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Dave Darrin at Vera Cruz eBook

H. Irving Hancock
This eBook from the Gutenberg Project consists of approximately 137 pages of information about Dave Darrin at Vera Cruz.

The messenger halted before a curtained doorway, rapping.

“Who’s there?” called a voice inside.

“Messenger, sir, showing Ensign Darrin to Lieutenant Cantor, sir.”

“Then you may go, messenger.  Darrin, wait just an instant won’t you, until I finish my toilet.”

“Very good, sir.”

A moment later the hail came from within.

“Right inside, Darrin!”

Dave entered, to find a somewhat older officer standing with extended hand.  But Ensign Darrin could not believe his eyes when he found himself faced by the man who had annoyed the young woman on the night before—–­and that annoyer standing there erect and handsome in the uniform of a Navy lieutenant!

CHAPTER II

AT THE MERCY OF A BULLY

Their hands met, but in light clasp, without pretense of warmth.

Then Darrin fell back, bringing his right hand mechanically to a salute as he mumbled: 

“I am Ensign Darrin, sir, and have been ordered, by the executive officer, to report to you for duty in your division.”

“Very good, Mr. Darrin,” rejoined the lieutenant.  “My division goes on watch at eight bells noon.  You will report to me on the quarter deck at that time.”

“Very good, sir.”

With a quick step Lieutenant Cantor reached the curtain, holding it slightly aside and peering out into the passage-way.  His face was red, but there was one portion that was redder still.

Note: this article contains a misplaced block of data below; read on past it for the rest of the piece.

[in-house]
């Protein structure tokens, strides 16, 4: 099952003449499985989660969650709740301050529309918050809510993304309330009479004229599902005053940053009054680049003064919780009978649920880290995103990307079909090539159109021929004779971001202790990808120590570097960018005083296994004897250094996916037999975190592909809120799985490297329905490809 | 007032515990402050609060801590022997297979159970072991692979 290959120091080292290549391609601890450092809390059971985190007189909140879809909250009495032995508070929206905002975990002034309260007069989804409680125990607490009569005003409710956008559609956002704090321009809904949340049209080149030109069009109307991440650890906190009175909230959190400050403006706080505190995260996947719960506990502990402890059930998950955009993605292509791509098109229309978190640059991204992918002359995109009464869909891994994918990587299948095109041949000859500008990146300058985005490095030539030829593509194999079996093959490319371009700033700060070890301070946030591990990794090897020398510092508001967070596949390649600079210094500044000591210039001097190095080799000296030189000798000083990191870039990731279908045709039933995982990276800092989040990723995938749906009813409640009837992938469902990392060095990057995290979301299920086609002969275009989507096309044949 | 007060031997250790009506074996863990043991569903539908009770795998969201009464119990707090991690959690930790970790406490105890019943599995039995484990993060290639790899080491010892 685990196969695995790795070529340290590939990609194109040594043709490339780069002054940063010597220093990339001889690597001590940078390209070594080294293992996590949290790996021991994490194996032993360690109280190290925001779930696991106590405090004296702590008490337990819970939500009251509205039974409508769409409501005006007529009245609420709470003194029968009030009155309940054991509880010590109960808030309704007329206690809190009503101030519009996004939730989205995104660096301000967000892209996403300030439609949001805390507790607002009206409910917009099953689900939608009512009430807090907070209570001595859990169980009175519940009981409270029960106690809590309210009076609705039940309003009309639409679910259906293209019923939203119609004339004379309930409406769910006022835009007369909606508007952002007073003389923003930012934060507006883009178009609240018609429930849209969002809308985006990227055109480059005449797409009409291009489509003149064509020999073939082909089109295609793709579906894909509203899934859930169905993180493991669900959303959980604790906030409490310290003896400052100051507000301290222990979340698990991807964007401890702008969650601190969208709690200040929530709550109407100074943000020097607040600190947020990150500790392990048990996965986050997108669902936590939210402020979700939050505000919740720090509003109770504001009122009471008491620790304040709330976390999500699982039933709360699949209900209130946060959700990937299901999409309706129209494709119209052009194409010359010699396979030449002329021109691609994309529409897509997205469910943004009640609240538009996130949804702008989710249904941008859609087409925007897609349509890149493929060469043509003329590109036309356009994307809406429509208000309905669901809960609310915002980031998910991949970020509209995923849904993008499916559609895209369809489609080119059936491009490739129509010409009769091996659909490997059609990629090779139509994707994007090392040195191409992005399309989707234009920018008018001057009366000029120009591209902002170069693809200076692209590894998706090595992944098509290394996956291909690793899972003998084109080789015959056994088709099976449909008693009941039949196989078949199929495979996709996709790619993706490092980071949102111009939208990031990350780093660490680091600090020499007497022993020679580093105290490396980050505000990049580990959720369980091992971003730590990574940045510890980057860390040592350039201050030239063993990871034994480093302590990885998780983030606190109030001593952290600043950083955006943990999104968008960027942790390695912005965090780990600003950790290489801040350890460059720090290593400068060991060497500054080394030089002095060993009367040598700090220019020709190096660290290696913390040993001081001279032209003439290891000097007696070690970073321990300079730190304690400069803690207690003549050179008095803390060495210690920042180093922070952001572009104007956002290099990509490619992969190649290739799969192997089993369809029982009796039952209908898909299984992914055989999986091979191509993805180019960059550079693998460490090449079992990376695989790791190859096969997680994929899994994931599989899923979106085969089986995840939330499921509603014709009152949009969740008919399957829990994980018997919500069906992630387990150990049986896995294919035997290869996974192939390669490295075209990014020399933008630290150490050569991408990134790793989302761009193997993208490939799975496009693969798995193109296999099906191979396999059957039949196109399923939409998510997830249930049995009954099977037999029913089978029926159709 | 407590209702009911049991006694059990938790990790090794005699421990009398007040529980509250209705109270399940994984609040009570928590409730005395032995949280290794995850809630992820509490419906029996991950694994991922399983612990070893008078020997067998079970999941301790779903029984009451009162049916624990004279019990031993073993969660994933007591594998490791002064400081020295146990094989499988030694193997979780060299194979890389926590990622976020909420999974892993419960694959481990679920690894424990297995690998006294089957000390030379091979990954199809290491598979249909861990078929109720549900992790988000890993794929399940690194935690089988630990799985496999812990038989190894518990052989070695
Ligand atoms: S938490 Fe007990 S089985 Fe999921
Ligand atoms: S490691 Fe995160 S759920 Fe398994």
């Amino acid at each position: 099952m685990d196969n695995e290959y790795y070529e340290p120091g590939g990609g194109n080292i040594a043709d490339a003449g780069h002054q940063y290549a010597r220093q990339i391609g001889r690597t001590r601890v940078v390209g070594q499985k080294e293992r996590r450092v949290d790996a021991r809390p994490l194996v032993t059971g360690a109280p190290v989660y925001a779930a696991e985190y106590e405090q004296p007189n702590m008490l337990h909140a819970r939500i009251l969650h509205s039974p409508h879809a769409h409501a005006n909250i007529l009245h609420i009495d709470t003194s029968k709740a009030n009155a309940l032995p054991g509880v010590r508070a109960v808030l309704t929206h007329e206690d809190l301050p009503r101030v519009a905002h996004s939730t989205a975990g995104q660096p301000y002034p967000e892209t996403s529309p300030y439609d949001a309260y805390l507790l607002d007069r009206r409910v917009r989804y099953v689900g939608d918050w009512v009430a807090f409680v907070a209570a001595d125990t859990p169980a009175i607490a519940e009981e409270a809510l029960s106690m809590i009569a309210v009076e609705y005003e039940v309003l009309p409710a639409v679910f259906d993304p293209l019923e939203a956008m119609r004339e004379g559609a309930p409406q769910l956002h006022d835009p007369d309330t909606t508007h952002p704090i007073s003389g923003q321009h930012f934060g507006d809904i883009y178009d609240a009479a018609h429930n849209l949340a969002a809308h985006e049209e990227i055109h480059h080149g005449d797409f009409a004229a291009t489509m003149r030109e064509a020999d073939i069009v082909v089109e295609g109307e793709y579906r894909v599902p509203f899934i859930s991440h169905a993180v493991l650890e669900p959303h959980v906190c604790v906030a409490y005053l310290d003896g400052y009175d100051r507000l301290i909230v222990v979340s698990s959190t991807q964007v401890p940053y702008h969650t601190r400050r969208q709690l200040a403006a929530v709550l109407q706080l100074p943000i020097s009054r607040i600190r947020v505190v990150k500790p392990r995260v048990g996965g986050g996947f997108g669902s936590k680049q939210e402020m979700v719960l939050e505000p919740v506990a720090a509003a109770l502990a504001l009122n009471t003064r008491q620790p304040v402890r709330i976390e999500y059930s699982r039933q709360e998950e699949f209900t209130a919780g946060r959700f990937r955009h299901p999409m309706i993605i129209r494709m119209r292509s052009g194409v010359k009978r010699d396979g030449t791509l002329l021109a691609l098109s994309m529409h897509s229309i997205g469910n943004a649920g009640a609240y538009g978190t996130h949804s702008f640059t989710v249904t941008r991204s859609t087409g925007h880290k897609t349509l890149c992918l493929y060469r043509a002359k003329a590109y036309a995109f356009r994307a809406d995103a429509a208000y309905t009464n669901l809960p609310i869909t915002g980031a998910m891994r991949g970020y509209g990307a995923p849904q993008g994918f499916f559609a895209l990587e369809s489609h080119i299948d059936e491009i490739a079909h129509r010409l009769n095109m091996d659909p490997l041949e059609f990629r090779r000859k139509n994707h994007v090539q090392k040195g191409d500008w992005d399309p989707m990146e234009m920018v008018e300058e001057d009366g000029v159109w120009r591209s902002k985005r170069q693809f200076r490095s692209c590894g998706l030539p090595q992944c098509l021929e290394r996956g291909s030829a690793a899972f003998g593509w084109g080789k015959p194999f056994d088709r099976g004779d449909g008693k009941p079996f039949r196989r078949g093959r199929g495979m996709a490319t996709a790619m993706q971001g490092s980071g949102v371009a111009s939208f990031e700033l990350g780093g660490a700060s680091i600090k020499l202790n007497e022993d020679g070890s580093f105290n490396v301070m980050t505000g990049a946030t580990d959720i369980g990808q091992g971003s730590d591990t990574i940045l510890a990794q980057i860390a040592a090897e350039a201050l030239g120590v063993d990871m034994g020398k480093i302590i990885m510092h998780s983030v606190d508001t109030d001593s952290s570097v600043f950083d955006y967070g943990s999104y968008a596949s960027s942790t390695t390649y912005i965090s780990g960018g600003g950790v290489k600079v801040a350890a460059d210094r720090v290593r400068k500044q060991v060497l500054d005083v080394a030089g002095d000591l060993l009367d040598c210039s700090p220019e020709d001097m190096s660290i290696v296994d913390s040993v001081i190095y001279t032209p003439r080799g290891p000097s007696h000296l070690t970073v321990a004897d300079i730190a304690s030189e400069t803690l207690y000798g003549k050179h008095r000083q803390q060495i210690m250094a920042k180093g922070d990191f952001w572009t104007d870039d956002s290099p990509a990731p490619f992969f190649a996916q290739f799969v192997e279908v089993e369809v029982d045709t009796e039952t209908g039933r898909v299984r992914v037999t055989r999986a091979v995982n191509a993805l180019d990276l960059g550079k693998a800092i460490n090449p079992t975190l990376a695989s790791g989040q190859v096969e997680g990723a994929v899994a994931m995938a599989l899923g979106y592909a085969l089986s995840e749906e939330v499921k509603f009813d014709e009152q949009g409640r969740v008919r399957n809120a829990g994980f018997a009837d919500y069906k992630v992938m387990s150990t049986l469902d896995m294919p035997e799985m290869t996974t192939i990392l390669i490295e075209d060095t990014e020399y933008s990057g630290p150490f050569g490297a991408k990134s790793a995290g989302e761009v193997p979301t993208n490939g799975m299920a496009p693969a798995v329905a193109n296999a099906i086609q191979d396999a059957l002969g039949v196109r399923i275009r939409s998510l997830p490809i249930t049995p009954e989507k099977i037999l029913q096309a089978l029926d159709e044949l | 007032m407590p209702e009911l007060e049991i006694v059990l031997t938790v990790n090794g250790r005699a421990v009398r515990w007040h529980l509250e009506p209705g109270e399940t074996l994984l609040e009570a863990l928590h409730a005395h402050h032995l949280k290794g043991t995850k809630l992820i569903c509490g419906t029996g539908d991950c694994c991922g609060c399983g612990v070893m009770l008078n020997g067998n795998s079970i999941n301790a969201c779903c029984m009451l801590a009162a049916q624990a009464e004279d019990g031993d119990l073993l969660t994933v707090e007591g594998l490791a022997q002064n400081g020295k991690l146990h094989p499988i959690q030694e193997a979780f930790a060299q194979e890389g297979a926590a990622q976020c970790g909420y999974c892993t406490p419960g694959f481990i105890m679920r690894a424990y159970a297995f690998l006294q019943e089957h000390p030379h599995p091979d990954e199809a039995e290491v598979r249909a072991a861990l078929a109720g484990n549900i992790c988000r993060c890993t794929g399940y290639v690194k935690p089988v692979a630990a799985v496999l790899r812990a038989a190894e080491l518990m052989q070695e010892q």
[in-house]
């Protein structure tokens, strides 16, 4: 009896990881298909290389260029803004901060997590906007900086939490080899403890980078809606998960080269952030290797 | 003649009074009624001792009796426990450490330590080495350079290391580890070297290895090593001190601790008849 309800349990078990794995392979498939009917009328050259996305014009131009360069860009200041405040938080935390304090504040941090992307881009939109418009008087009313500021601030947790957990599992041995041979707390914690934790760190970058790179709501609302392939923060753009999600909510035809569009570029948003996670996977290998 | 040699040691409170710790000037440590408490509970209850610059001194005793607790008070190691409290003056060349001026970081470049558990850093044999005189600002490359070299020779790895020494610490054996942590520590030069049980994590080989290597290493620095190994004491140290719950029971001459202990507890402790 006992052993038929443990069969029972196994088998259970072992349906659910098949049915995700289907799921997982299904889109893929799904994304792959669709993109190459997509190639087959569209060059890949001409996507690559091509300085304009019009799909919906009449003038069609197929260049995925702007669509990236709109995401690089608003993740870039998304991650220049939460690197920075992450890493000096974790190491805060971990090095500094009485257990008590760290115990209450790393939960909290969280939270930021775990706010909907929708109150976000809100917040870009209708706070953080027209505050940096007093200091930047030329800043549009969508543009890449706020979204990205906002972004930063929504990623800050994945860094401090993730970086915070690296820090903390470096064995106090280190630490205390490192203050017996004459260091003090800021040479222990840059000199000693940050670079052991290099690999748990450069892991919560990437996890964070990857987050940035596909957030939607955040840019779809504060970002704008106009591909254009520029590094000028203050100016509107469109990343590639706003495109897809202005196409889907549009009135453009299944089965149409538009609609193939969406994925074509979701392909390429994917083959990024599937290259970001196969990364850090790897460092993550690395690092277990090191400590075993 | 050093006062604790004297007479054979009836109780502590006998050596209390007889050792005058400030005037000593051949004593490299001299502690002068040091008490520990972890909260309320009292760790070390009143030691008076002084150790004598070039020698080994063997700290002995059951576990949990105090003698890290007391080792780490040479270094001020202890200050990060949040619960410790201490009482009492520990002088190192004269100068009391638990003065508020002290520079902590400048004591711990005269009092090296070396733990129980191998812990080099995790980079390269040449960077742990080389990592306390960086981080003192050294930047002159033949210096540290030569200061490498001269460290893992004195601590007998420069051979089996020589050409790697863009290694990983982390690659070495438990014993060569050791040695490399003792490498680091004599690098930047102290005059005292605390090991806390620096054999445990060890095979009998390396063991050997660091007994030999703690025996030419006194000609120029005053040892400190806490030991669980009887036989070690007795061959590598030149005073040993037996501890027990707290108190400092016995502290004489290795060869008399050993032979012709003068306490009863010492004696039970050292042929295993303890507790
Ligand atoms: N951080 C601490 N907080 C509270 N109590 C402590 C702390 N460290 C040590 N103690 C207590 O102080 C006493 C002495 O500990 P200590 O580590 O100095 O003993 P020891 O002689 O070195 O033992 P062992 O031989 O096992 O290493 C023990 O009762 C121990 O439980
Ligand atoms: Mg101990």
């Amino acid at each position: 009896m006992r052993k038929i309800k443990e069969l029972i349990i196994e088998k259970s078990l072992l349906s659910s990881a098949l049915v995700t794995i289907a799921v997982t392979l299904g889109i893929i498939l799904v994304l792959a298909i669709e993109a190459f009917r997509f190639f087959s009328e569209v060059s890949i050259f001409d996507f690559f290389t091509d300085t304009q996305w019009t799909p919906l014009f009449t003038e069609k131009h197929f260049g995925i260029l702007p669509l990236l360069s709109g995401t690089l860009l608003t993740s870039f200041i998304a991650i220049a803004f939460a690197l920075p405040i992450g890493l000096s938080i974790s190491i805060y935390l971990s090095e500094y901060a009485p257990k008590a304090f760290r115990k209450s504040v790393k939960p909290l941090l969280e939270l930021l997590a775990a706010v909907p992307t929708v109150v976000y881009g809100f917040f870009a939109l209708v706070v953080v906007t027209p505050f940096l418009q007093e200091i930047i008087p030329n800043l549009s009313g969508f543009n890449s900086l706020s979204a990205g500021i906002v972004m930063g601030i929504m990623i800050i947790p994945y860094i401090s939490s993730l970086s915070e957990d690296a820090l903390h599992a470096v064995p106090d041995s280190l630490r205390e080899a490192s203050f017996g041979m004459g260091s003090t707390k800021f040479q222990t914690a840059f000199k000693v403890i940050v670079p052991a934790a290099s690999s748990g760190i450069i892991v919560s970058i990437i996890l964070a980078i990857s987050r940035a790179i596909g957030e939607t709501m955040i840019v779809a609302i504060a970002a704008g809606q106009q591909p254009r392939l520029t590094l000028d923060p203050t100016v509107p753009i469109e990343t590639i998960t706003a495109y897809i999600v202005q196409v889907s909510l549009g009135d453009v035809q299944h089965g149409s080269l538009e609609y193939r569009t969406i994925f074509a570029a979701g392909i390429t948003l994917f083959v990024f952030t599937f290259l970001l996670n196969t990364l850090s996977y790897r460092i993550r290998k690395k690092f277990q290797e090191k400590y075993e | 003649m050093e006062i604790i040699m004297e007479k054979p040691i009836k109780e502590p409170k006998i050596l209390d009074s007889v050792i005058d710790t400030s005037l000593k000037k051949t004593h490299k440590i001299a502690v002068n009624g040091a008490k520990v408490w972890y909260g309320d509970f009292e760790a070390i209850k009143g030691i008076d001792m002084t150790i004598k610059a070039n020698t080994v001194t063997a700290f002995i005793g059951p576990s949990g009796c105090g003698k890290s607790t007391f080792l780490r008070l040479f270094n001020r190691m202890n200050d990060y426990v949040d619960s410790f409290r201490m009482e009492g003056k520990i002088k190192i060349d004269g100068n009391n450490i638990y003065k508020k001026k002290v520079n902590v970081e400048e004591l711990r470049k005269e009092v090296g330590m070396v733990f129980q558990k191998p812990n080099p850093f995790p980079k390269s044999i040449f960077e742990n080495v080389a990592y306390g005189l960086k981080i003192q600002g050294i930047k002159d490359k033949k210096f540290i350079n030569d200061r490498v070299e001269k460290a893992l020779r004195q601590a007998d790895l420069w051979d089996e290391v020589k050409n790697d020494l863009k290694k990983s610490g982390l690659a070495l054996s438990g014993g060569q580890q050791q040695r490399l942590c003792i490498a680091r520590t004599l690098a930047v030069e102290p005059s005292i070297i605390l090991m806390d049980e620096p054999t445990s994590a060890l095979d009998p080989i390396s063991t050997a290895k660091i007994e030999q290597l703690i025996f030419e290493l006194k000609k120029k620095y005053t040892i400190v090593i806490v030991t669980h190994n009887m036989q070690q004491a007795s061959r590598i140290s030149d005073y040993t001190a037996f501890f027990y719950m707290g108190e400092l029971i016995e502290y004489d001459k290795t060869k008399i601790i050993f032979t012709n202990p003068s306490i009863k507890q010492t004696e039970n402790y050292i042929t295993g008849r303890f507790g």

“I see,” Dave reflected, “that Cantor still wears the welt that I printed on his cheek last night.  But it staggers me,” he thought, gravely, “to find such a fellow holding an officer’s commission in the Navy.”

Satisfied that there were no eavesdroppers near, Lieutenant Cantor stepped back, facing the young ensign, whom he looked over with an expression of mingled hate and distress.

“I believe we have met before,” said Cantor, with a quick, hissing indrawing of his breath.

“To my very great regret, we have, sir,” Darrin answered, coldly.

“Last night!”

“Yes, sir.”

“And you behaved abominably, Darrin!”

“Indeed, sir?”

“You interfered,” Lieutenant Cantor continued, “with one of the most important affairs of my life.”

“Yes, sir?  With one of the most shameful, I should imagine, sir.”

Ensign Darrin’s tone was officially respectful, but his glance cold.  He felt no respect for Cantor, and could see no reason why he should pretend respect.

“I had a strong belief that I should see you again,” Cantor continued, his gleaming eyes turned on the new ensign.

“You knew me to be of the Navy, sir?”

“I did not, Darrin, nor did you know me to be of the Navy.  Otherwise, it is not likely that you would have behaved as you did.”

“If I had known you to be the fleet admiral, Mr. Cantor, my conduct could not have been different, under the circumstances.”

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